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INTRODUCTION TO UNIX, VI, AND MAIL The Rockefeller University Information Technology

Last Revision: 05/31/05


Intro To Unix 1 RU-IT

Table of Contents
INTRODUCTION TO UNIX, VI, AND MAIL................................................................. 3 1. Getting Started ............................................................................................................ 3 2. Which computer should I use?.................................................................................... 3 3. Opening An Account .................................................................................................. 3 4. Logging in................................................................................................................... 4 a. Identifying your terminal ........................................................................................ 4 b. prompt ..................................................................................................................... 5 5. Logging out................................................................................................................. 5 6. Unix commands .......................................................................................................... 6 7. Files and directories .................................................................................................... 6 a. Directory Commands .............................................................................................. 7 b. File commands ........................................................................................................ 7 8. Using the Vi Editor ..................................................................................................... 9 a. Starting the editor.................................................................................................... 9 b. Moving around in a file........................................................................................... 9 c. Inserting text............................................................................................................ 9 d. Changing and deleting text ................................................................................... 10 e. Writing (saving) and quitting vi............................................................................ 10 9. Redirection................................................................................................................ 11 10. Printing Commands ................................................................................................ 11 11. Electronic Mail........................................................................................................ 12 a. Phonebook............................................................................................................. 13 Summary ........................................................................................................................... 14 Which Machine? ........................................................................................................... 14 Logging in..................................................................................................................... 14 Logging out................................................................................................................... 14 Directory Commands .................................................................................................... 14 File Commands ............................................................................................................. 15 Editing Commands........................................................................................................ 15 moving around in a file ............................................................................................. 15 inserting text.............................................................................................................. 16 changing and deleting text ........................................................................................ 16 writing (saving) and quitting vi................................................................................. 17 Redirection.................................................................................................................... 17 Printing Commands ...................................................................................................... 17 Formatting and cleaning sequence files........................................................................ 18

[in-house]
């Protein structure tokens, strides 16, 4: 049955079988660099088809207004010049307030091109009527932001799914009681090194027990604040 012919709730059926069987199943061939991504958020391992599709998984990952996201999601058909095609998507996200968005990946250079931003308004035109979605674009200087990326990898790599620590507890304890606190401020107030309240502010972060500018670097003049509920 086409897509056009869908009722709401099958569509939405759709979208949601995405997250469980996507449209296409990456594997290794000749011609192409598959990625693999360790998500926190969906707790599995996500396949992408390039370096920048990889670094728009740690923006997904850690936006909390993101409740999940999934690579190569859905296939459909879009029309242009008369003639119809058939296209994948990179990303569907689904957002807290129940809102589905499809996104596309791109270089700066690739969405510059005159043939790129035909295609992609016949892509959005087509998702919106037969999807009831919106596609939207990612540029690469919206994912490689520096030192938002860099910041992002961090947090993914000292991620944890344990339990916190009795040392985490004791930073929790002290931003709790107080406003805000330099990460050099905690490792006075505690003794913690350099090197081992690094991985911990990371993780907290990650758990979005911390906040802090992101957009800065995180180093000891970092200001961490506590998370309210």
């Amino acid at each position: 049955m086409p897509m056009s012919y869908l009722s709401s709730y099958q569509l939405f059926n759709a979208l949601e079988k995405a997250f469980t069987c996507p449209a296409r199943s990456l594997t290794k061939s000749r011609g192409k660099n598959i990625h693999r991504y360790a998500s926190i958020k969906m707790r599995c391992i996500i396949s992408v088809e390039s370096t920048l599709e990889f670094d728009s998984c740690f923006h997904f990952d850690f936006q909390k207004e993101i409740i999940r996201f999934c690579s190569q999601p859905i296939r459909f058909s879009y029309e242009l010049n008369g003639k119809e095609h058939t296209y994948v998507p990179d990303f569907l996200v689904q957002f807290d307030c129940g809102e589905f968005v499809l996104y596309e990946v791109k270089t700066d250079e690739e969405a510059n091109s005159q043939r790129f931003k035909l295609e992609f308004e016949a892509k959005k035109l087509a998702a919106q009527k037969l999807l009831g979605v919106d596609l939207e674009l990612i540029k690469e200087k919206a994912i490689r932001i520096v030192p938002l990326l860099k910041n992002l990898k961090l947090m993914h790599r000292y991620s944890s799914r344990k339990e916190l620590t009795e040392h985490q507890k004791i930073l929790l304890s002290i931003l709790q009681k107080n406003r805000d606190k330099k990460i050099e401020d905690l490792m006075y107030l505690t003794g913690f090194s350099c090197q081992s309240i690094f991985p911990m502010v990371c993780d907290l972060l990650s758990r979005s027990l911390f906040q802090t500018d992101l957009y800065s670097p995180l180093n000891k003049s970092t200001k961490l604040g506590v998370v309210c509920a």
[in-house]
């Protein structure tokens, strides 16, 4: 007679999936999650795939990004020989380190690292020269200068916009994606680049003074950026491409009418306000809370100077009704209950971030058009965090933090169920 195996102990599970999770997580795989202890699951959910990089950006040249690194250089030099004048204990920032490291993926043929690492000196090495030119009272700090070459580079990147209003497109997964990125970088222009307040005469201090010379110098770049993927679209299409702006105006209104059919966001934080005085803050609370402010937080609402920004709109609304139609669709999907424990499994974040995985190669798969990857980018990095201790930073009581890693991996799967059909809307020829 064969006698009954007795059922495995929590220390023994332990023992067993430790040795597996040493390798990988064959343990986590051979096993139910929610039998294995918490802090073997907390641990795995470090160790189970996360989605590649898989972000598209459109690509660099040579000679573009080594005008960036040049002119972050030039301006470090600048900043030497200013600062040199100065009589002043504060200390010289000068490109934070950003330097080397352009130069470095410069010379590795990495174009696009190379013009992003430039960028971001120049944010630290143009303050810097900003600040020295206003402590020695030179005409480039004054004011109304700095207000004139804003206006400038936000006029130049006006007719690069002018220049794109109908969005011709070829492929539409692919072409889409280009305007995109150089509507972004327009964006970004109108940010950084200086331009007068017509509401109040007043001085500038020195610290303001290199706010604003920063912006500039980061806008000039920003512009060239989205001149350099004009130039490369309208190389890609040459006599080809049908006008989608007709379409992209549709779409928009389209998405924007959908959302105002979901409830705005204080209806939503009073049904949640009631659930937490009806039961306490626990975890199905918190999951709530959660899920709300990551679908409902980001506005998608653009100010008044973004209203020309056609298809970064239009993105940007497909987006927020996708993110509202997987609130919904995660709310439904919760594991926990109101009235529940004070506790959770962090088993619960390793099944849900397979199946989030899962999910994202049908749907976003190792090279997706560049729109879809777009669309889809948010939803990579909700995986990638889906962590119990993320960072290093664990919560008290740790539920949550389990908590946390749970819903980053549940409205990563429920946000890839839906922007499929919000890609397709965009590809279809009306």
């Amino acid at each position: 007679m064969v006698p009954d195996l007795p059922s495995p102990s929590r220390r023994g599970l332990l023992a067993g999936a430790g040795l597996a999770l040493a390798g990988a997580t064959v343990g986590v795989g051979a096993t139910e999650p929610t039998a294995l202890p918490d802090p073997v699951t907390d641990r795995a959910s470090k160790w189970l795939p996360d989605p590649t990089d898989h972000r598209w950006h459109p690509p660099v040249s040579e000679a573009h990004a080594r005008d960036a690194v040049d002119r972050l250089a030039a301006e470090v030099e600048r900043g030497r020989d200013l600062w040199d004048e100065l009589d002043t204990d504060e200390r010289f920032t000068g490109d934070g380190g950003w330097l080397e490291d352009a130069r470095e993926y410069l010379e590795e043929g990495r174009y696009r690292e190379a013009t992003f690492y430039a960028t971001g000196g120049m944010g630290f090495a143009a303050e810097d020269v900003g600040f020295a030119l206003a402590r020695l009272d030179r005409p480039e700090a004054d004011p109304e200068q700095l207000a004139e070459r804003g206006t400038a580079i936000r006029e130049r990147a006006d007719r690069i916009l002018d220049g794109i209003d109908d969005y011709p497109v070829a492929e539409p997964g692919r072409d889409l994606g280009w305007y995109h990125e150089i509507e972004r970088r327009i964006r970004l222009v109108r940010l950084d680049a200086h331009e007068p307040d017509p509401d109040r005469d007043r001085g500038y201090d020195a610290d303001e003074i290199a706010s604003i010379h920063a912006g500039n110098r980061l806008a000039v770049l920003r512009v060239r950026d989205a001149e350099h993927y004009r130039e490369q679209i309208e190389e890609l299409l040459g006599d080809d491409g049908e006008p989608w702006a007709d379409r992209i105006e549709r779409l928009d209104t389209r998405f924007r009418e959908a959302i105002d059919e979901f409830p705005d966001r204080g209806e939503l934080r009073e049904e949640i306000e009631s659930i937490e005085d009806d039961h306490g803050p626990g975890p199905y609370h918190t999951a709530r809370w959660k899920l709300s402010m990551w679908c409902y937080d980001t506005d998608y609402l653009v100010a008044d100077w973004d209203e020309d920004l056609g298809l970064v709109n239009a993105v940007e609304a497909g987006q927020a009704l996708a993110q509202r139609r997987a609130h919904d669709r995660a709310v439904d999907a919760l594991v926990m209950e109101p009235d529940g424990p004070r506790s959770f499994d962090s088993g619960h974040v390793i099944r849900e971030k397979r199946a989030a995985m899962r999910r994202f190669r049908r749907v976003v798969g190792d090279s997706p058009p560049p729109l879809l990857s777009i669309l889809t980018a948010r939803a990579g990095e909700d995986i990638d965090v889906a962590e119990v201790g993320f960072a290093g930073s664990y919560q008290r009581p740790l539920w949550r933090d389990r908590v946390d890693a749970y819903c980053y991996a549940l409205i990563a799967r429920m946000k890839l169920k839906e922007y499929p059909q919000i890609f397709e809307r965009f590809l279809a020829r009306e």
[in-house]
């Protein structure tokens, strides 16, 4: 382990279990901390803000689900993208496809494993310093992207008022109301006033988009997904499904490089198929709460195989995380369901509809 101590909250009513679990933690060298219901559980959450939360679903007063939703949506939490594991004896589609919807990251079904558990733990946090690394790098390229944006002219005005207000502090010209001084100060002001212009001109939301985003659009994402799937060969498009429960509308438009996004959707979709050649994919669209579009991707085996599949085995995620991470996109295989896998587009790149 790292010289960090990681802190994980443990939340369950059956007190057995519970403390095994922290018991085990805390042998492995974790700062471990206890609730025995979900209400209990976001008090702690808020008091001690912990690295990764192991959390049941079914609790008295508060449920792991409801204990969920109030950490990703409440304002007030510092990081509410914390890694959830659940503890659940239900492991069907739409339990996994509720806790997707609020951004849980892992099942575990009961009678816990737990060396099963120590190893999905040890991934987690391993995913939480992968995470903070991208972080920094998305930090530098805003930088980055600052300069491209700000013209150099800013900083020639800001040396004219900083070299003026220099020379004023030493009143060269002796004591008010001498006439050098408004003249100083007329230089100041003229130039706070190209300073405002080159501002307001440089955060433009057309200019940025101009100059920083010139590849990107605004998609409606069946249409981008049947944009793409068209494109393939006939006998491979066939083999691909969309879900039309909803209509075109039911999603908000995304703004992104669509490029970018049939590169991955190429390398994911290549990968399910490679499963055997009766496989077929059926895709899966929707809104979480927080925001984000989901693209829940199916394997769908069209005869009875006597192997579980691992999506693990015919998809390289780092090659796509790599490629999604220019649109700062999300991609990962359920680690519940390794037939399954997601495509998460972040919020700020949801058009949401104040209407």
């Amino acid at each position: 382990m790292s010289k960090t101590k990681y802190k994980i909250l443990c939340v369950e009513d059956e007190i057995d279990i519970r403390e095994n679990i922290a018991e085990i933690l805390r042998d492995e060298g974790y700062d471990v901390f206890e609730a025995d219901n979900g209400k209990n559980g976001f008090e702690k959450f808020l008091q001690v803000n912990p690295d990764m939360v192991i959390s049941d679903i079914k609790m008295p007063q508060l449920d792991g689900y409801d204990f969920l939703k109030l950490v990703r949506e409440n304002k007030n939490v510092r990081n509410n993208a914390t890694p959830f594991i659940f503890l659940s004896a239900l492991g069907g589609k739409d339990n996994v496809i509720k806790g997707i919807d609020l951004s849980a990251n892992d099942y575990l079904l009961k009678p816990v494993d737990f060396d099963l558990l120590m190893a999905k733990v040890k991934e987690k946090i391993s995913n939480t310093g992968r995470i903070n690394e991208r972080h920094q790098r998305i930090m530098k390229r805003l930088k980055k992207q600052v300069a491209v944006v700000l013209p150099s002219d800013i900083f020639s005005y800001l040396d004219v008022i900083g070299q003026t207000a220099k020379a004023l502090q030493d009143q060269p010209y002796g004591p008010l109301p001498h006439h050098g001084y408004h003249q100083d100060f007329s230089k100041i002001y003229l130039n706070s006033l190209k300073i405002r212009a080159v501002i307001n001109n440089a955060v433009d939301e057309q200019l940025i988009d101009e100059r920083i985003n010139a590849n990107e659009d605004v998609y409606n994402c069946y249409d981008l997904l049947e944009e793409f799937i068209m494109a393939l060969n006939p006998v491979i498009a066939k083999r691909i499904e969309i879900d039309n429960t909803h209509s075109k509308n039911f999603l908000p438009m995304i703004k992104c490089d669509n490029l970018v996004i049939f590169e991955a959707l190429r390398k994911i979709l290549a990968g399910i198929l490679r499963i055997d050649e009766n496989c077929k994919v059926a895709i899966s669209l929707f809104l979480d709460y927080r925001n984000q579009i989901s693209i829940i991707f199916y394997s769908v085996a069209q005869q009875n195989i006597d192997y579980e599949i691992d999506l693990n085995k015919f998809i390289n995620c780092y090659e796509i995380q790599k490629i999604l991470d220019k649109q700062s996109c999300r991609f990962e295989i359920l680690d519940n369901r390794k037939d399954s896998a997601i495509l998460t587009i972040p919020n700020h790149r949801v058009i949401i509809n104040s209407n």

Intro To Unix 1

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INTRODUCTION TO UNIX, VI, AND MAIL


In this document, UNIX commands are in courier bold; courier italics is used to indicate that a substitution is necessary. A carriage return (the Return or Enter key) follows each command. UNIX command ARE case sensitive.

1. Getting Started
There are three steps to logging in to the computer: selecting which computer to use, correctly entering your login name and password, and correctly identifying the type of terminal being used Simply Telnet to the appropriate computer, for example: telnet science.rockefeller.edu Note: You must have an account on the Science server to be able to log in.